Unless you live under a rock or cut all of your cables, including the Internet, you likely have heard the comment “OK, Boomer.” which, became popular when a young woman named Clohe Swarbrick reacted in November 2019 to being interrupted by a member of New Zealand’s parliament while giving a speech about climate change (but has origins dating back as far as 2015.)
Her retort became a viral meme as a protest about Generation Z’s disgust over older generation’s ambivalence towards the topic. Her deadpan quip was widely picked up by global media outlets thus becoming a viral moment. Ironically, according to Wikipedia the average age of the New Zealand Parliament was 49 years old which makes them, on average much more Generation X, who tend to look at issues like climate change more like Millennials and Gen Zs. It is unclear how old the person disrupting Ms. Swarbrick’s speech was but that’s not really the point.
“OK, Boomer” is as much about complicity as anything. The Millennials and Generation Z feel like little is being done about climate change (and other topics like student loan debt) in politics and potentially foreshadows an age when these younger generations will vote in larger numbers. The upcoming 2020 United States election will be a litmus test on this concept but that is a good year away and we are here to talk about audio, right?
Let’s get this fact out there up front: without Baby Boomers there is no audiophile hobby or business as we know today. Simply put, the Boomers made the hobby over the past four plus decades. They designed the most famous and well-reviewed gear. They built and ran the stores that sold the systems. In larger and larger numbers, even though some morphing into Yuppies in the 1980s, Boomers continually powered the specialty electronics business. There is no denying that fact but as we head into 2020, Baby Boomers are older consumers and the hobby is at a meaningful and troubling crossroads.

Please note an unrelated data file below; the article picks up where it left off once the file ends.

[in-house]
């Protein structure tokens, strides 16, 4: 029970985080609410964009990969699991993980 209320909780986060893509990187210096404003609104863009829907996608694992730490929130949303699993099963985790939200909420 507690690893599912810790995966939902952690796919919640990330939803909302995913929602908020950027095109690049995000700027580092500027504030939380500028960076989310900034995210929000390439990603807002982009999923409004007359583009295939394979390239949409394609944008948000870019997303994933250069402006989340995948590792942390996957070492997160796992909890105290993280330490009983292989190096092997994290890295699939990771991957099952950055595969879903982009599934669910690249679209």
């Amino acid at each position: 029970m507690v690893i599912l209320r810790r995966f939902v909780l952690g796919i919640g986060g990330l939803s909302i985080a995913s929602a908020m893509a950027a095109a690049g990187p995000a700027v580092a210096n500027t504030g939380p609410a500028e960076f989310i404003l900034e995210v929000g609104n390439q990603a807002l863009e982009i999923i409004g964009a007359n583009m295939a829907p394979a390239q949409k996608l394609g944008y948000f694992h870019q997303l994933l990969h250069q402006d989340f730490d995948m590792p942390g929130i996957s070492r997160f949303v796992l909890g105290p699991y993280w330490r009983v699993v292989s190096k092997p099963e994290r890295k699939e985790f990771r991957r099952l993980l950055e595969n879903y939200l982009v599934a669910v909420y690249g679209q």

How many $20,000 preamps will sell designed by an 85-year old audiophile designer 10 years from now? How many more 73 year olds need another pair of $35,000 speakers in the next few years? Some, but the future of the hobby and especially the audiophile business is to attract new buyers. The good news is that Millennials and Gen Z love music – especially streaming music. They love experiential events, perhaps over physical item but an audiophile system can deliver that goosebumps effect which could appeal to them.
The question I ask to AudiophileReview.com readers is: are we complicit to the downfall of the hobby or is there something that we could do to help be more welcoming to a hobby that is still very much focused on a solo listening experience based around expensive and esoteric products? The hobby tends to be drawn to old technologies be it tubes, vinyl or even “NOS” (not on sale) vintage DAC chips when we have better alternatives such as Class-A electronics, HD digital files (streaming or download) that are exact copies of the master recording not ½ the dynamics like with vinyl and digital playback devices that have both bleeding edge performance but also meaningful room acoustics, accommodations for subwoofers and beyond.
How can the audiophile community be more inclusive and engaging with the large numbers of the next, music-loving demographic?
Here are some out-of-the-box proposed solutions that we can maybe act on: